The Nigerian oil and gas industries have contributed immensely to the nation’s economic development, due to the fact that the major source of revenue is from petroleum crude. According to Peek, Fenard, Gantes, and Theiler (2008b), oil exploration in Nigeria dates back to 1908 with the discovery of oil at Araromi in the present Ondo State. A German company (Butmen Corporation) started producing oil but this was short-lived because of the outbreak of the 1914 – 1918 First World War. The Anglo-Dutch Consortium later began to explore oil in the year 1937 and the company became the forerunner of the present day Shell D’Arcy. The company was awarded the sole concessional rights that covered the whole territory of Nigeria. It operated under the Mineral Oil Ordinance, Number 17 of 1914, and its amendments of 1925 and 1950, which allowed only companies registered in Britain, or any of its protectorates, the rights to prospect for oil in Nigeria. The Ordinance stipulated that the principal officers of such companies must all be British subjects. However, the (1939-45) Second World War interrupted the exploratory activities of Shell D’Arcy. But, after the War, Shell and British Petroleum (BP) carried out a preliminary geological reconnaissance and conducted geographical surveys. It drilled its first wildcat well in the year 1951, which later dried up.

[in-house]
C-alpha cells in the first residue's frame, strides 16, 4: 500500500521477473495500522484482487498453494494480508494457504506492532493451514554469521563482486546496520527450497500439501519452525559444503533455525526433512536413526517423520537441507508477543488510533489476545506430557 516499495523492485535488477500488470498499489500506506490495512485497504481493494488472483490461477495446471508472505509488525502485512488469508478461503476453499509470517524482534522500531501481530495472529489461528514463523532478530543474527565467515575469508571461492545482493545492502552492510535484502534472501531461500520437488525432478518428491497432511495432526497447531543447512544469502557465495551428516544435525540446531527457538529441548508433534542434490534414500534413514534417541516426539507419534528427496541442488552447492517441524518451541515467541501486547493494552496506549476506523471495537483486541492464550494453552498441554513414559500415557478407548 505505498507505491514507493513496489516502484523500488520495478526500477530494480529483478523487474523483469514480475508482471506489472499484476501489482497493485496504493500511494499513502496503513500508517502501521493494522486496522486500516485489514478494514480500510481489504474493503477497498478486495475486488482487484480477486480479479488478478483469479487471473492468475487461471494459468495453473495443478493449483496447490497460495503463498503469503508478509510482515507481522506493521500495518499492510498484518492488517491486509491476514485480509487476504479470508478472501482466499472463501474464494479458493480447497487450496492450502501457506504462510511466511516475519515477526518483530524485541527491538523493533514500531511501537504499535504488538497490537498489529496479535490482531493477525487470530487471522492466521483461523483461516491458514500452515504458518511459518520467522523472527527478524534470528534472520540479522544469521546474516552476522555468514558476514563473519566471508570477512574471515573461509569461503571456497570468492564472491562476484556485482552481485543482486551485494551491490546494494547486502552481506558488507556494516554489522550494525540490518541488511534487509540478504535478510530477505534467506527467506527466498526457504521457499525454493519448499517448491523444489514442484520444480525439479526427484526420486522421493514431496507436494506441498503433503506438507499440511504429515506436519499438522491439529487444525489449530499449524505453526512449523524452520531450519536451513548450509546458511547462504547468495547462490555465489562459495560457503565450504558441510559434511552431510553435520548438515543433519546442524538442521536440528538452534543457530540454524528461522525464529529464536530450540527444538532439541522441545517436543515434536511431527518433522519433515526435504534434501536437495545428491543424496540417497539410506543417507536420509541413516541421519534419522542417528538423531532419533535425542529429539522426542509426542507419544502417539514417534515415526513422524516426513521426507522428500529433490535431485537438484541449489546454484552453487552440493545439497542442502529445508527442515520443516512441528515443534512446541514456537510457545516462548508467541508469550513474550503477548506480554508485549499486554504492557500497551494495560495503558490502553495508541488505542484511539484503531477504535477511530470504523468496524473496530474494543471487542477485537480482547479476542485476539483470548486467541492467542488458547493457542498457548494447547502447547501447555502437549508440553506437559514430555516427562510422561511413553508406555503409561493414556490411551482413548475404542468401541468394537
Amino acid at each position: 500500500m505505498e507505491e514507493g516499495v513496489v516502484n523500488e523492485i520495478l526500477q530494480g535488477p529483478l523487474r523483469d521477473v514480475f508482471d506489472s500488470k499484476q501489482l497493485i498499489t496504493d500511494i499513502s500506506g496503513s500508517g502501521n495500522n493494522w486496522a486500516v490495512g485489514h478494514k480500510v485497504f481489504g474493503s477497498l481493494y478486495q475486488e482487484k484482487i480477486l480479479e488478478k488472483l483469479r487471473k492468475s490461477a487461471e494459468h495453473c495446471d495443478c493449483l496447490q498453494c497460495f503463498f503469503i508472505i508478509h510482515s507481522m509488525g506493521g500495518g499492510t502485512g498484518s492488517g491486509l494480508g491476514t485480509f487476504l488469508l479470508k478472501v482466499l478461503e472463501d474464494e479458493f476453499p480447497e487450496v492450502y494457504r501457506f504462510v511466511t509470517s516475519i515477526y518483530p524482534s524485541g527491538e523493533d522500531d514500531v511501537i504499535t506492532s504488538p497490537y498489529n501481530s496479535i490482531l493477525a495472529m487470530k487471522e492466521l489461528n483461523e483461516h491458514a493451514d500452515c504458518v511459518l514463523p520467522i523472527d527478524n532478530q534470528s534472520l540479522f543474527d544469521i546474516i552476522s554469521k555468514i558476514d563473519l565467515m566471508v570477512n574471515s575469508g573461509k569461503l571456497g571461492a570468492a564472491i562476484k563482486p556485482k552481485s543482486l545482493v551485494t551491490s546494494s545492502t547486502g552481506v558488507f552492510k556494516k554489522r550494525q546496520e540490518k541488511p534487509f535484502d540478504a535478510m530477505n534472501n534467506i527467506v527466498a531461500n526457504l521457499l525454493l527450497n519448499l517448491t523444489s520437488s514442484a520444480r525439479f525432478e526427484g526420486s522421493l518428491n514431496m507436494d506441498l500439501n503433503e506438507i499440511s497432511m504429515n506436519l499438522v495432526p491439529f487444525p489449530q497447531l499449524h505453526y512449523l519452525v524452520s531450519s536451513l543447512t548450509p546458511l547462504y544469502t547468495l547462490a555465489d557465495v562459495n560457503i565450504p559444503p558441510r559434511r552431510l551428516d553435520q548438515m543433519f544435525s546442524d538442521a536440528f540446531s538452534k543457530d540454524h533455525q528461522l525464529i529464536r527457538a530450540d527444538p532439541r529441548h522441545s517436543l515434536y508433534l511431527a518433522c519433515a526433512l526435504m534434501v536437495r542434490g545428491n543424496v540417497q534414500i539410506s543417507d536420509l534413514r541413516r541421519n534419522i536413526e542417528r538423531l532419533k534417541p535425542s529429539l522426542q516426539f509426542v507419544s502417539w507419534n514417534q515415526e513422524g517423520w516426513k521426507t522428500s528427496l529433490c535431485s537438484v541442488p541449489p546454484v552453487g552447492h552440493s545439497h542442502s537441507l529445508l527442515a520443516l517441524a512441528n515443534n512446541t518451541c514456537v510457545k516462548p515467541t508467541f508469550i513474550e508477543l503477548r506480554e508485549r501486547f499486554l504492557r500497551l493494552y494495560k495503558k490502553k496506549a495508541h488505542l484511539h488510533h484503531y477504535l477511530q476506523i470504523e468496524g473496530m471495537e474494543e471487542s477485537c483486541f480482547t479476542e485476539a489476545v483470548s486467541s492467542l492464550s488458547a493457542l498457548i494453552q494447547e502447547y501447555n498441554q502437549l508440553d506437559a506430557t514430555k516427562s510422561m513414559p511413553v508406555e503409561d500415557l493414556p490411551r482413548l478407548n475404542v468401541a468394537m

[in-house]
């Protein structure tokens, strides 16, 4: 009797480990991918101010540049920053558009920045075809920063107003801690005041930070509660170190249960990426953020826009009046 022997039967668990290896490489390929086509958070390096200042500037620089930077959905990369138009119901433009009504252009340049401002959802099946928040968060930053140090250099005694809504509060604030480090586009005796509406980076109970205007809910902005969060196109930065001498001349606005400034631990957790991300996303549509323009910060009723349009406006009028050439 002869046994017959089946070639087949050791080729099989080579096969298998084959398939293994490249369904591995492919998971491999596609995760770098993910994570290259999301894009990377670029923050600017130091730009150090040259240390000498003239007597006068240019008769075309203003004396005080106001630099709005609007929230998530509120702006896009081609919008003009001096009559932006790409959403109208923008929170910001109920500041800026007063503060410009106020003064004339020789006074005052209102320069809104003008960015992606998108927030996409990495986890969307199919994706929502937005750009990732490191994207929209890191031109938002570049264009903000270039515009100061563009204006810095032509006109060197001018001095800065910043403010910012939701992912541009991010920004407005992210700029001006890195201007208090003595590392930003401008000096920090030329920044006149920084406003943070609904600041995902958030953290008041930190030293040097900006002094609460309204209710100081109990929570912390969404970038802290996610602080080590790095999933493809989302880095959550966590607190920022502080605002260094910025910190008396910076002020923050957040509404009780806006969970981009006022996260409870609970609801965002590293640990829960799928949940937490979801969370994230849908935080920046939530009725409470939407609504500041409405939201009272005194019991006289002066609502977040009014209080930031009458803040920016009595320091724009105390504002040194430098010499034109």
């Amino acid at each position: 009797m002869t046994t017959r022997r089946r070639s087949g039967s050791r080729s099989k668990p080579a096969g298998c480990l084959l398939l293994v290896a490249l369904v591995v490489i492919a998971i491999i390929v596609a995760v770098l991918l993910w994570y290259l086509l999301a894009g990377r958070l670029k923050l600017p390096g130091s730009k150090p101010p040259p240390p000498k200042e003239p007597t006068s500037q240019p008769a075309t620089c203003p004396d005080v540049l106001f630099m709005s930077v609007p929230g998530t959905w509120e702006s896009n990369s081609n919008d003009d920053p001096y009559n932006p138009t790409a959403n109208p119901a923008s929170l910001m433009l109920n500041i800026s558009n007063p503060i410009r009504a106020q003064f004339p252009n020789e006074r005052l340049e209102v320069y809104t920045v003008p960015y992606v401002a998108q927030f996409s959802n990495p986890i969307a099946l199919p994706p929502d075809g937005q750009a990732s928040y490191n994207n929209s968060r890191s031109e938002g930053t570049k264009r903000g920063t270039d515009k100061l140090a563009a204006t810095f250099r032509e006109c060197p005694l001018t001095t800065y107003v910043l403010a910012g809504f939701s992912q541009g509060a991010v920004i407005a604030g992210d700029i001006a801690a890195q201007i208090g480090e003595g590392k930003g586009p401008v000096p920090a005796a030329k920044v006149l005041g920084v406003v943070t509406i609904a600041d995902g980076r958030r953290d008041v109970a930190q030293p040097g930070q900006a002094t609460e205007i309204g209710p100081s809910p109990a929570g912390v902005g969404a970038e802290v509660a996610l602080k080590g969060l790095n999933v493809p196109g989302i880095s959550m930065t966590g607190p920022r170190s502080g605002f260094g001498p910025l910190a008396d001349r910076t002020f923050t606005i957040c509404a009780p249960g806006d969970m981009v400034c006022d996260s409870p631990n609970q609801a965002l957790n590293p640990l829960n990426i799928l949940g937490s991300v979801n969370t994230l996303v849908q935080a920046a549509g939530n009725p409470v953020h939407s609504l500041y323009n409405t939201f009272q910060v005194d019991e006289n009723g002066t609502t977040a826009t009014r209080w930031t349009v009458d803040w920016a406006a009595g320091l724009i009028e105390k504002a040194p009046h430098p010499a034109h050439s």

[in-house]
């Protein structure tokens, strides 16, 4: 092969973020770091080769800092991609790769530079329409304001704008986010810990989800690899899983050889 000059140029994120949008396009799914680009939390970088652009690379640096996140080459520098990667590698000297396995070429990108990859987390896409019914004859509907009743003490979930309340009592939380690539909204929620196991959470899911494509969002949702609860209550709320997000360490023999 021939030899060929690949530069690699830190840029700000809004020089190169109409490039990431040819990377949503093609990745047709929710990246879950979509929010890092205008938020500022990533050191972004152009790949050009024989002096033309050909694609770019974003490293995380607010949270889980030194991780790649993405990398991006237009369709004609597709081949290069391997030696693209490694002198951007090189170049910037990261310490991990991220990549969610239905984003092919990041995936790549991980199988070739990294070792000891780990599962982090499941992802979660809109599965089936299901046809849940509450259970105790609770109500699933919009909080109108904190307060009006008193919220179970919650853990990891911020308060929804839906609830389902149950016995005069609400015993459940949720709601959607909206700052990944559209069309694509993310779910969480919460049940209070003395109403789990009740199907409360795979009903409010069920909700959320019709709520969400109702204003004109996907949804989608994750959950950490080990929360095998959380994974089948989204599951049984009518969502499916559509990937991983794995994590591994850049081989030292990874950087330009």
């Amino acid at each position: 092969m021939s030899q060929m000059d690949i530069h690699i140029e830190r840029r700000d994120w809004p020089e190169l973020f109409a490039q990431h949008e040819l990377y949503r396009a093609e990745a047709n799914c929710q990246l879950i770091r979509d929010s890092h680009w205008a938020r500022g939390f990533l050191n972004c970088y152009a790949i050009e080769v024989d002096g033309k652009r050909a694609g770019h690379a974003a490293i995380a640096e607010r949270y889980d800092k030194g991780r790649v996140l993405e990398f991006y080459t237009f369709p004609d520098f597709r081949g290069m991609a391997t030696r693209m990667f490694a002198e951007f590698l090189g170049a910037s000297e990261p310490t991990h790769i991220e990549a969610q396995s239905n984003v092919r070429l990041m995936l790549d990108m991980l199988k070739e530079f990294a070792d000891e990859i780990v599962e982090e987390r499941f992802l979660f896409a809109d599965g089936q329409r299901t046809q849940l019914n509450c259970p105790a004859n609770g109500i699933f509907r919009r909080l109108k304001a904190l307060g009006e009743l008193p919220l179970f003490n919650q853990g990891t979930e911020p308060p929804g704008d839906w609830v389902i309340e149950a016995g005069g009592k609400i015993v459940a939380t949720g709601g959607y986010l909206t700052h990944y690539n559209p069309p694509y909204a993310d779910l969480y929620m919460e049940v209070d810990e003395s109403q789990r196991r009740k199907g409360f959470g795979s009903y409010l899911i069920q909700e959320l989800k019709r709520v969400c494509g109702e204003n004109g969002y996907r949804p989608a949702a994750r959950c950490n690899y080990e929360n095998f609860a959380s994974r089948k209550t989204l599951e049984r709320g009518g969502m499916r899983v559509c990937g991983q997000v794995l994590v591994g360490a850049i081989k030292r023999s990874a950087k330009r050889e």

In the year 1956, Shell and British Petroleum (BP) discovered oil fields that were economically viable, in the tertiary sediment in the Delta basin in Oloibiri near Port-Harcourt. Production began in 1958 with 6,000 barrels per day. In order to increase oil exploration and to ensure that the country would not become dependent on one particular oil company or country, Shell’s sole concessional rights over the country were reviewed and, as a result, exploration rights were granted to companies of other countries. Oil companies such as Mobil, Gulf, Agip, Safrap (ELF), Tenneco and Amoseas (Texaco/Chevron) were allowed to explore oil in both the onshore and offshore areas of Nigeria. Nevertheless, Shell has remained an important actor and today it still produces approximately forty (40) percent of the country’s oil. (Peek, Fenard, Gantes, & Theiler, 2008b).